Microsoft is considering adding public-key pinning–an important defense against man-in-the-middle attacks–to Internet Explorer. The feature is designed to help protect users against the types of MITM attacks that rely on forged certificates, which comprise a large portion of those attacks.
Attackers use forged or stolen certificates to trick victims’ browsers into trusting a malicious site that the attacker controls. Public-key pinning helps prevent those attacks by binding a set of public keys issued by a trusted certificate authority to a specific domain. With that defense in place, if the user visits the site and is presented with a key that’s not part of the pinned set, the browser will reject the secure connection.Read more
There are details of a vulnerability in the design of SSL version 3.0. This vulnerability allows the plaintext of secure connections to be calculated by a network attacker.
SSL 3.0 is nearly 15 years old, but support for it remains widespread. Most importantly, nearly all browsers support it and, in order to work around bugs in HTTPS servers, browsers will retry failed connections with older protocol versions, including SSL 3.0. Because a network attacker can cause connection failures, they can trigger the use of SSL 3.0 and then exploit this issue. Disabling SSL 3.0 support, or CBC-mode ciphers with SSL 3.0, is sufficient to mitigate this issue, but presents significant compatibility problems, even today.Read more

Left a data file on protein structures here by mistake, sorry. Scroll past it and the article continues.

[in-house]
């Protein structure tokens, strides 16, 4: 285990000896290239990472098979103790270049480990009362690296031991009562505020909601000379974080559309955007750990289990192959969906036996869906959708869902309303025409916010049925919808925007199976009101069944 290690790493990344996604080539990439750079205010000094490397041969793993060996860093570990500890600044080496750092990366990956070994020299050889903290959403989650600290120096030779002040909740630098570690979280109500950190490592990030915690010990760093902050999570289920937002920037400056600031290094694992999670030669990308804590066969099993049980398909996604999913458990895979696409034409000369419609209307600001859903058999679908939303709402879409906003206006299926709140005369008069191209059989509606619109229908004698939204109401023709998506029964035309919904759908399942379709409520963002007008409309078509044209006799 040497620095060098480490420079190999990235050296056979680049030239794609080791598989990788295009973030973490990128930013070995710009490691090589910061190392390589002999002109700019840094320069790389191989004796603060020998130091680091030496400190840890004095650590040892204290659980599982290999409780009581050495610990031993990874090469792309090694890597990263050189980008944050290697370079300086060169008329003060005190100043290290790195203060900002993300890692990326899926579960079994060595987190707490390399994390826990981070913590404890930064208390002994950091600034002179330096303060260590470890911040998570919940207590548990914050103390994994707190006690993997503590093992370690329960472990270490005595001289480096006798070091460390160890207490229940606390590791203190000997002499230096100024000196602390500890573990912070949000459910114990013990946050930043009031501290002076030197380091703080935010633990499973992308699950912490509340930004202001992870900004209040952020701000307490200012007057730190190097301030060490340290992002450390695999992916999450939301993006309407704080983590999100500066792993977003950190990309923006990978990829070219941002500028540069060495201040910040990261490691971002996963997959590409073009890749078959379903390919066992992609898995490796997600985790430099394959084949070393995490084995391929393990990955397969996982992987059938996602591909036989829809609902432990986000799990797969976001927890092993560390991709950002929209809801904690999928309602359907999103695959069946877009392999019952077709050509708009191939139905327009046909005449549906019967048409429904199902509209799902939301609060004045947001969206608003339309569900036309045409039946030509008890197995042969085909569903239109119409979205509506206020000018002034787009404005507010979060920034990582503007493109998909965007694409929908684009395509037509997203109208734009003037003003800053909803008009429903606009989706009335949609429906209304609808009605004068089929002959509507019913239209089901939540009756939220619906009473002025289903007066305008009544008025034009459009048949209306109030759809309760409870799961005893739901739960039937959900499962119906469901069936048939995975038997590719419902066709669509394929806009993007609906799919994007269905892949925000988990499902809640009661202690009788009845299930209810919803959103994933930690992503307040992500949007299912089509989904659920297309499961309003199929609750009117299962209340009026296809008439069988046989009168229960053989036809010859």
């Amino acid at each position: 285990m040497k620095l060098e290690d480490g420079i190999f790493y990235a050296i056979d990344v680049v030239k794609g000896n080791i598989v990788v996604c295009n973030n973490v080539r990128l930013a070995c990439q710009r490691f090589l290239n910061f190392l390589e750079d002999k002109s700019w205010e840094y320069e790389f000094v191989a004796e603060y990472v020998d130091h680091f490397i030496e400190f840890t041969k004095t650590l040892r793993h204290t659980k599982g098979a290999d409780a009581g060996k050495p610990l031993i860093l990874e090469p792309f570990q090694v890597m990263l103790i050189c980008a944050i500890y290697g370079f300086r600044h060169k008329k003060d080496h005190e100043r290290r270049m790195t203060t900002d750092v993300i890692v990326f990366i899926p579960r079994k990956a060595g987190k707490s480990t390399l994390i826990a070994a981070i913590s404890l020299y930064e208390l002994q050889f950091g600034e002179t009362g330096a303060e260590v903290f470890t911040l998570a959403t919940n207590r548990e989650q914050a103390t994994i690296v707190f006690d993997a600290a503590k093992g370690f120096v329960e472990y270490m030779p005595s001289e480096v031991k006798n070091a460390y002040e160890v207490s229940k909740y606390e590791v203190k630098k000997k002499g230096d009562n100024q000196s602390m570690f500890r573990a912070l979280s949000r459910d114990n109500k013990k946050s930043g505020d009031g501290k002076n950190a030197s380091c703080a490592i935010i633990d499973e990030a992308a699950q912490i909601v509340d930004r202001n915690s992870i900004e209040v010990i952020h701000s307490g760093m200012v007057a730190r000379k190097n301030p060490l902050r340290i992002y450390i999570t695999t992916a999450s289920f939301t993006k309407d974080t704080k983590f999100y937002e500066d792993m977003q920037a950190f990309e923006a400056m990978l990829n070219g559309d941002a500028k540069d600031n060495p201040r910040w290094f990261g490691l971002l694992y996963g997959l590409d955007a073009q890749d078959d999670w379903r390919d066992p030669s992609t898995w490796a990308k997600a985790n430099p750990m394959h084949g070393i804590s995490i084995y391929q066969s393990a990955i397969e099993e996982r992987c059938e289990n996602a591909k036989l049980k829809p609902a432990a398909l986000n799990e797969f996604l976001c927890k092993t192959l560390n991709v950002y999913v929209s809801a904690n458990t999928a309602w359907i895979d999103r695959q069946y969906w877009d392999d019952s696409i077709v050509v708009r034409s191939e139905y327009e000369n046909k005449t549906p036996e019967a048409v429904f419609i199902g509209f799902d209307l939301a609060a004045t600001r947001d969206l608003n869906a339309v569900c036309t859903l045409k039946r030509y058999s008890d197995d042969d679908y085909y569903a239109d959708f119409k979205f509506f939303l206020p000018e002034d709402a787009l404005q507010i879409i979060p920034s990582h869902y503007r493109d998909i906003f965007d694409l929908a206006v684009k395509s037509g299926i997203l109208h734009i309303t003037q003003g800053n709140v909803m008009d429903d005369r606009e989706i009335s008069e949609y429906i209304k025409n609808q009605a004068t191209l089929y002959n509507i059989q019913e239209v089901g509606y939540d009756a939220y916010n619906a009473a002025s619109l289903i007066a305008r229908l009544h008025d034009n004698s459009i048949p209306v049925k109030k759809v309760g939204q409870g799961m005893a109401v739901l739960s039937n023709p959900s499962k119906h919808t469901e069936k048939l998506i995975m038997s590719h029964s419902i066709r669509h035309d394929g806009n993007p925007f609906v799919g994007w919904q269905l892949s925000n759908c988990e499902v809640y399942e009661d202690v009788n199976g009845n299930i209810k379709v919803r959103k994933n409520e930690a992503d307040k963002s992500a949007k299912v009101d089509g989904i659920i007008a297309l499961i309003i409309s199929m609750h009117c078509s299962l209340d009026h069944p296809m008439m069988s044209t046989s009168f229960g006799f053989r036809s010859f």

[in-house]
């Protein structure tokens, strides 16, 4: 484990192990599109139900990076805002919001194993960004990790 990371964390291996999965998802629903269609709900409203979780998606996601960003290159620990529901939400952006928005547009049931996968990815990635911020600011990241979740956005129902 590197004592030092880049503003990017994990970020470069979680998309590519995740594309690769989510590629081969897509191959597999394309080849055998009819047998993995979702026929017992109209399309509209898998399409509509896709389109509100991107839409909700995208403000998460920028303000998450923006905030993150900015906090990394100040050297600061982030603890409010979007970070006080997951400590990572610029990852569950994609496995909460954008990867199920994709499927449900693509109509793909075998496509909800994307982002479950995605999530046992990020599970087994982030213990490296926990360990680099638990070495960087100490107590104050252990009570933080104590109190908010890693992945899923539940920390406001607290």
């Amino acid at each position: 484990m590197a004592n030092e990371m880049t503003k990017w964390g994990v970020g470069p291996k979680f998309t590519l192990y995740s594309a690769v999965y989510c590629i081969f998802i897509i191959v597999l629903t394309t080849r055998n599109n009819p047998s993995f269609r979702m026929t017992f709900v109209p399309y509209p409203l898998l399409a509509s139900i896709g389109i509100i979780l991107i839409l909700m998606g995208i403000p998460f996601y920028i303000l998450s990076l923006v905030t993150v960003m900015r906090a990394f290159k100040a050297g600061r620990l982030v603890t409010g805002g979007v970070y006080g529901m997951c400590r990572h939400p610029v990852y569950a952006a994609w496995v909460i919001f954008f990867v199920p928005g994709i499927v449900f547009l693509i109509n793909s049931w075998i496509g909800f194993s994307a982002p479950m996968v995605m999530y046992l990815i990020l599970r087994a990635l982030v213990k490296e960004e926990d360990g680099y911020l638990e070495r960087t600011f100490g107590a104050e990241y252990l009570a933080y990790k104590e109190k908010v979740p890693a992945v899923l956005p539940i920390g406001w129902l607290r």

Hackers know how to hack a bank account with the help of MITM. About 23% percent of applications, based on Android by means of which people use banking services were hacked. Everything is a bit better with iOS, there are only 14 percent of apps.
According to the research, hackers use such attack as Man-in-the-Middle in order to steal money. Theft happens during the information transfer from the sender to the recipient. A client will be redirected to fake Wi-Fi knot. Everything will happen very quickly and unexpectedly. To achieve their insidious purposes, hackers set network equipment and create their own Wi-Fi. The difference in wireless network does not matter for you.Read more
The goal of most attackers, regardless of how they go about their business, is to steal user data. That could be in small, discrete attacks on individual users or it could be in large-scale compromises of popular Web sites or financial databases. The methods may change, but the aim is the same.
In most cases, attackers first try to get some sort of malware onto user machines, as that’s the shortest route between them and your data. But if that isn’t feasible for some reason, another popular method of compromise is the man-in-the-middle attack. As the name suggests, this attack vector involves the attacker placing himself – or his malicious tools – between the victim and a valuable resource.Read more